Not long after the fight, Union soldiers accosted Andrews, 53, on a road, beat him, and left him for dead. Margaret found her husband and nursed him back to health. But federal troops arrested him and took him to the state’s capitol, Jefferson City, fifty miles southeast of Boonville. There, General Lyons ordered him shot as a traitor. Margaret rode the 50 miles and pled with Lyons to spare her husband’s life. “So determined and energetic was she that she succeeded in getting him freed.” 
David continued working as a tinner with the help of sons David, Jr. and Charles. The family lived comfortably. David died April 30, 1893. He was 83. He was remembered first as the father-in-law of Hon. Jno. T. Heard and secondly at the longest living continuous resident of Cooper County.
Margaret outlived her husband and all but one of her children. She died in March 1901, also at the age of 83. She is buried in Boonville’s Walnut Grove Cemetery next to her husband.
Florence Andrews Heard
Florence Andrews was the only girl of the eleven children of David and Margaret Andrews, Sr. Born September 7, 1846 in the Andrews mansion at 519 Main Street. She married there at the age of 20 on December 22, 1866. The groom was John Thaddeus Heard of Sedalia, Missouri.
Within a year, Florie gave birth to a son, Charles Stephens Heard, but he died in 1868. The Heards had no more children.
John T. Heard, a Democrat, served in the Missouri state legislature , from 1872-1874. From 1880-1884, he served as a state senator. In 1885, he was elected a United States Congressman. Florie, “a handsome lady…affable in manner,” was acknowledged as a factor in her husband’s success. But shortly after the 1886 convention, Florie was stricken with typhoid. The disease caused a cerebral hemorrhage. After nearly a month in a coma, she died on September 4, 1886. 
After her death Florie was remembered as “a very intelligent and estimable lady” who, as a child was “a pretty, peach-blossomed girl…with ringlets of black hair that were the admiration and love of every boy.” She always achieved “the best marks” in her school classes…As a wife, “she was an attached and devoted companion to her husband. 
Morrison Hughes preserved the likenesses of Margaret and Florie Andrews in a manner different from George Caleb Bingham. Should an effort be made to distinguish the work of teacher from student, for the integrity of both their legacies? What do you think of the Andrews portrait?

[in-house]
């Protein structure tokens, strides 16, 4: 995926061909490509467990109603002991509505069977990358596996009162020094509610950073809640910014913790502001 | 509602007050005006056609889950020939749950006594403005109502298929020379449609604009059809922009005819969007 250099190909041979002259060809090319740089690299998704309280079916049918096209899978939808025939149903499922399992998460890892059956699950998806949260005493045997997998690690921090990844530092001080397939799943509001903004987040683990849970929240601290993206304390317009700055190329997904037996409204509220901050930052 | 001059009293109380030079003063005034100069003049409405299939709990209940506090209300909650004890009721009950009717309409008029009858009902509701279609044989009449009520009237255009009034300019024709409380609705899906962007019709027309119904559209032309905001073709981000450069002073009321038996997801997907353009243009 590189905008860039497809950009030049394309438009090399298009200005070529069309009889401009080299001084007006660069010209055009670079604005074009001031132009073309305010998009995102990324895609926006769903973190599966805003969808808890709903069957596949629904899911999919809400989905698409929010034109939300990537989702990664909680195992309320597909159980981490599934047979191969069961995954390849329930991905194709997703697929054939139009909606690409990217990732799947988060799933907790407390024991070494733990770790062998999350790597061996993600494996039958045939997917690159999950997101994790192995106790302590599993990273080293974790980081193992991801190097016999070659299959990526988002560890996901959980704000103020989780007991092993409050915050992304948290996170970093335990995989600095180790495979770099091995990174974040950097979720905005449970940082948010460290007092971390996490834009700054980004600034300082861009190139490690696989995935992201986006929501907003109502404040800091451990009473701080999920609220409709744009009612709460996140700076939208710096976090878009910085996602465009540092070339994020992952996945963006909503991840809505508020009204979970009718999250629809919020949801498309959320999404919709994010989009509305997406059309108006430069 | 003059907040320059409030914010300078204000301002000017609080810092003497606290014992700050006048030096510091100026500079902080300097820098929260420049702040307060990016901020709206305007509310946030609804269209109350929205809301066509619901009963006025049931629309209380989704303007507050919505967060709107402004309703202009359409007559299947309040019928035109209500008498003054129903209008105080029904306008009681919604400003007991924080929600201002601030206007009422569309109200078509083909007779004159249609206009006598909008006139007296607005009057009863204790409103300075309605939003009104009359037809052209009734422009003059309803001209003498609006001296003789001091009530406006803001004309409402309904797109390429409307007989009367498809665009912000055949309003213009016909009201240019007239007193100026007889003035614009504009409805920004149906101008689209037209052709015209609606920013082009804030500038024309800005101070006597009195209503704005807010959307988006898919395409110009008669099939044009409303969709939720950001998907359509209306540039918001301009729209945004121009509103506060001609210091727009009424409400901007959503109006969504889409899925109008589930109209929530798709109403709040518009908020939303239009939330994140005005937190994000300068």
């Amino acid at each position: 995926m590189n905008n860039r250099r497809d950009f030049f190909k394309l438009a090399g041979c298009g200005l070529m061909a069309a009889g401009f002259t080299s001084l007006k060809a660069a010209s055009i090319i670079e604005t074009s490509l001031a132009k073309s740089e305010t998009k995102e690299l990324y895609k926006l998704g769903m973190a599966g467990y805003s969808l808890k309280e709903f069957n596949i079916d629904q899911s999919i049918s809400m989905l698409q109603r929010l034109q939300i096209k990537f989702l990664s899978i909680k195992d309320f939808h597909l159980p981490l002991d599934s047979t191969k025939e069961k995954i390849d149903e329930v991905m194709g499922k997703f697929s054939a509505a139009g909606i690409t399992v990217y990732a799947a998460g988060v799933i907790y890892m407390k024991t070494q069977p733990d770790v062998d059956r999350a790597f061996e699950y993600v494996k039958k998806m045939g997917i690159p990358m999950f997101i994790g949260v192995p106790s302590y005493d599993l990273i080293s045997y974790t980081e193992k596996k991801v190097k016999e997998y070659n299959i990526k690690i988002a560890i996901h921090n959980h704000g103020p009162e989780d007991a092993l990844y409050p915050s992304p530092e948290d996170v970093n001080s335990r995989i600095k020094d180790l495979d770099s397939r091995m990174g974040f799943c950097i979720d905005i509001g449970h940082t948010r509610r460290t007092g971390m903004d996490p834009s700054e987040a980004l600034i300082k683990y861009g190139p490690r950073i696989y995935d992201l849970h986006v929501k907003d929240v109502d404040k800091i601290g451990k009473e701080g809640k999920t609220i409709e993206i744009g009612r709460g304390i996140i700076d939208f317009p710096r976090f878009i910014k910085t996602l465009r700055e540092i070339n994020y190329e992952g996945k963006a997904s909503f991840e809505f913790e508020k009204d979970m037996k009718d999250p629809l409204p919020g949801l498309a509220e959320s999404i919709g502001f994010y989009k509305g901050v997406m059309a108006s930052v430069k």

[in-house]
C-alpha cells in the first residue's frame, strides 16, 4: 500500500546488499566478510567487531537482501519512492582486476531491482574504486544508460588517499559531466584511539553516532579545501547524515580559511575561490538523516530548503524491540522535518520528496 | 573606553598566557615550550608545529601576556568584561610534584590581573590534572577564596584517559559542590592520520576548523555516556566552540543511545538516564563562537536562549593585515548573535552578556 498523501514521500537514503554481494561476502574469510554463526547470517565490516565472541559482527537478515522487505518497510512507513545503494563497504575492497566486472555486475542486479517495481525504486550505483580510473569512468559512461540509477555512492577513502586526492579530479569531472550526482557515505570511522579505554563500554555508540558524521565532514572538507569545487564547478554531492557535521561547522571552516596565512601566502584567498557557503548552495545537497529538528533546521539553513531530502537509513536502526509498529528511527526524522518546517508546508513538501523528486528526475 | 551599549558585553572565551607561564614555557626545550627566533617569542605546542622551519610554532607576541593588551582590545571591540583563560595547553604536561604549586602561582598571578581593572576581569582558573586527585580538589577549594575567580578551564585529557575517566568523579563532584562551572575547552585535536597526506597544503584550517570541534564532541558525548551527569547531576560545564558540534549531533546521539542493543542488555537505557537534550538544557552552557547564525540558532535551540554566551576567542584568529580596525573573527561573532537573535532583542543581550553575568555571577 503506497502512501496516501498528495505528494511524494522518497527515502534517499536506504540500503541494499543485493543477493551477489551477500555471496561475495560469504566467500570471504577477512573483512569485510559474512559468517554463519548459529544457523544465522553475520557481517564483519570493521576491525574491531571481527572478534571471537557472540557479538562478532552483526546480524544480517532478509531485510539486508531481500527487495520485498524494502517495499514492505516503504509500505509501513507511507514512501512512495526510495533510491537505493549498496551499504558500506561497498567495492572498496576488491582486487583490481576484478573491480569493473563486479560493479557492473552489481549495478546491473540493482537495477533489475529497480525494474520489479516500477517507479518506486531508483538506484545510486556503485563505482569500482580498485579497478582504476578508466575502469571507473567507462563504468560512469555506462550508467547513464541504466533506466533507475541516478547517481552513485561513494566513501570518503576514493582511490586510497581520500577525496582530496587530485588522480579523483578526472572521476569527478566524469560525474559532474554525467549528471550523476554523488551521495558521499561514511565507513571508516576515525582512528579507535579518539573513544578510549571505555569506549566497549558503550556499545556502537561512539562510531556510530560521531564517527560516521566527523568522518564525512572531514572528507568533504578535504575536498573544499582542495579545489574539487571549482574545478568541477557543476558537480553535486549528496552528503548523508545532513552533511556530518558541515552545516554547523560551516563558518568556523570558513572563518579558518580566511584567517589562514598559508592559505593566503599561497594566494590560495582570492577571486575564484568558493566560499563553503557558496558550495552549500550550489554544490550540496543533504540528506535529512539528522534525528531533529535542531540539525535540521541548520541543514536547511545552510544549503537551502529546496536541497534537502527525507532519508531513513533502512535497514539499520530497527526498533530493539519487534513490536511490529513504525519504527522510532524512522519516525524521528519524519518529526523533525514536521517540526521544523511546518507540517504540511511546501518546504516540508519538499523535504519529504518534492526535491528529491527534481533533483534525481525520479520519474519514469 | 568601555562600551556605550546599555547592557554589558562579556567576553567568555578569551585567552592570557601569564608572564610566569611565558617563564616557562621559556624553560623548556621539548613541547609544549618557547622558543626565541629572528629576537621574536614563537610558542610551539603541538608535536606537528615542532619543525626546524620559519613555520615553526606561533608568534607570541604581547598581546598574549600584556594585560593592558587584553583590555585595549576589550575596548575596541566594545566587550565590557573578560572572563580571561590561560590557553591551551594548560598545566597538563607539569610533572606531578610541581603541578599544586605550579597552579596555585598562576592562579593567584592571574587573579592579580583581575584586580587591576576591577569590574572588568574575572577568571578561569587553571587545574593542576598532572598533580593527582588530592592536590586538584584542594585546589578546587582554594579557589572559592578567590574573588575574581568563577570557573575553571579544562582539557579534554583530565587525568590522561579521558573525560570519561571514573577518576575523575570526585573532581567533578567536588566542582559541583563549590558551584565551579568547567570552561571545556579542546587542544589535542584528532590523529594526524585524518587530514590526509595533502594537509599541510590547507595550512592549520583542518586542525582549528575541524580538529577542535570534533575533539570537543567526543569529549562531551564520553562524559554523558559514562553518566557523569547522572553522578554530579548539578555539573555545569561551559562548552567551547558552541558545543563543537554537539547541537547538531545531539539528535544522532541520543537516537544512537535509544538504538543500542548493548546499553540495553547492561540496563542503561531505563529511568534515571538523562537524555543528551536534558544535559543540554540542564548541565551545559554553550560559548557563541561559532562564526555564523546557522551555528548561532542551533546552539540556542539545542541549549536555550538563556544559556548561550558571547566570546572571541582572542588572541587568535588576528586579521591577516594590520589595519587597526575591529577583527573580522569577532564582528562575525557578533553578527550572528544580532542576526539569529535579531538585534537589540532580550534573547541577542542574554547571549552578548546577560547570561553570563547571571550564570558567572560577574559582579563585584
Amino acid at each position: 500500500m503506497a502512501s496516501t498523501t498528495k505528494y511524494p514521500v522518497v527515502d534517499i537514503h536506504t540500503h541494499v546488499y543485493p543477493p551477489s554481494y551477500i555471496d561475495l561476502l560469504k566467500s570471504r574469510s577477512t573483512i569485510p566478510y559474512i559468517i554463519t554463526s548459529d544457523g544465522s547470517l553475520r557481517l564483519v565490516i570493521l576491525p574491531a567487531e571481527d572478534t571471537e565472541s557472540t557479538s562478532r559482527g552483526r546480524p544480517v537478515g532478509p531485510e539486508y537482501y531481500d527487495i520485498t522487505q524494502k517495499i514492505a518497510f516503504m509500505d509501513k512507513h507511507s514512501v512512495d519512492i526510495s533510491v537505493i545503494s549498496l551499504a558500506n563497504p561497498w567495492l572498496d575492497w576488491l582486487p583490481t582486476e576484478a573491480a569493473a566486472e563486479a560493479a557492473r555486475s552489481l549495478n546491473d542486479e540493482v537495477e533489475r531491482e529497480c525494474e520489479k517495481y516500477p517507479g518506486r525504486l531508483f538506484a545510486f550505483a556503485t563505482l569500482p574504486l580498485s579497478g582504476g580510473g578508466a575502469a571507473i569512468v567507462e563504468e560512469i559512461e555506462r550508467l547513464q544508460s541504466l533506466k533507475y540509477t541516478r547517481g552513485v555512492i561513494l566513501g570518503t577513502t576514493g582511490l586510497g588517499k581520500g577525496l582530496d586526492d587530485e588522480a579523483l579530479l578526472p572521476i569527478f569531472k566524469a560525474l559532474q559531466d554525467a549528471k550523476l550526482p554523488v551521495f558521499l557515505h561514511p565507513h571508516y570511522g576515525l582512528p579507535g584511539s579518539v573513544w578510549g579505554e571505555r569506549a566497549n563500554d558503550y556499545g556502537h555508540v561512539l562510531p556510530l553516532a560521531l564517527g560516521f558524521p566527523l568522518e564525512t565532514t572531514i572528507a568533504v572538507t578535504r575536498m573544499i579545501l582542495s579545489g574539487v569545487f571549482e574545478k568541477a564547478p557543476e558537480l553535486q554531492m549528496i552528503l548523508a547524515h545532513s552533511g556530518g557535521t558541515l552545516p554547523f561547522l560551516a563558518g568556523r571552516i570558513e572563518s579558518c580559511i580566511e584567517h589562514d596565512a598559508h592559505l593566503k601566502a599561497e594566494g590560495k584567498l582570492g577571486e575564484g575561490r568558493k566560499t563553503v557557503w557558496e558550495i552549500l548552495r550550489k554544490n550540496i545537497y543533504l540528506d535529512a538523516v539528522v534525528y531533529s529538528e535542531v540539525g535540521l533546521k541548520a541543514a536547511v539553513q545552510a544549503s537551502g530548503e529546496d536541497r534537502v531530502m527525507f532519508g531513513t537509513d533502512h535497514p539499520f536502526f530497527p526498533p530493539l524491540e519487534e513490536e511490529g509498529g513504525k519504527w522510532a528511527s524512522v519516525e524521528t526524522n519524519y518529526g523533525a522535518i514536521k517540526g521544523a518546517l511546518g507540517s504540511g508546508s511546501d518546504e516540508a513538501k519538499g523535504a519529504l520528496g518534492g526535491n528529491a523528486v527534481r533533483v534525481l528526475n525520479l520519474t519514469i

William Morrison enlisted with his brother Ferdinand, who died in Santa Fe. Their mother Ann wanted her boy’s body in the family cemetery. She and a slave traveled to Santa Fe and back. The journey took a year and a half. They returned with the body, which is still buried in the family cemetery on the Hughes farm.
 Paintings by Hughes are often mis-attributed as Binghams, even into the present. For the most recent mis-attribution, in my opinion, I privately wrote the authenticator with documentation of my concerns in May 2017. Neither he nor another who has taken over his authentications have addressed my concerns.
 William Franklin Switzler, Chancy Rufus Barns, Robert Allen Campbell, Alban Jasper Conant, George Clinton Swallow, Switzler’s illustrated history of Missouri, from 1541 to 1877 (C. R. Barns, 1879), 194; Kent T. Dicus, The History of the Andrews Family of Boonville, Missouri; 1810-1926” (Kansas City, Missouri, 1999); “Household of David Andrews,” The City of Boonville, Cooper County, Missouri, 13 August 1850, 1850 United States Census, Roll:M432_397; Page: 72B; Image: 151 lines 20-27. Household of David Andrews,6 June 1860 1860 United States Census, The City of Boonville, Cooper, Missouri; Roll: M653_616, lines 9-16.
 “David Andrews,” 1850 U.S. Federal Census – Slave Schedules, Boonville, Missouri, National Archives and Record Administration (NARA) Roll M432; Record Group Number: 29, page 4, lines 8-9; “David Andrews, 1860 U.S. Federal Census – Slave Schedules, Boonville, Missouri, NARA Roll M653; Record Group Number: 29, page 3, lines 36-37.
 W. F. Johnson, History of Cooper County, Missouri, (Topeka, Cleveland: Historical Publishing Company,1919), 396-397, referenced in Dicus, 17.
 “Household of David Andrews,” Eighth Census of the United States, 1870; Boonville, Cooper, Missouri; NARA Roll M593_772; Page: 366A/ 41, lines 1-7; “Death of a Pioneer,” Sedalia Democrat, May 1, 1893, page 4, column 4.
Central Missouri Republican, 16 September 1886, front page, referenced in Dicus, 10; Sedalia Daily Democrat, 15 September 1886, referenced in Dicus, 10.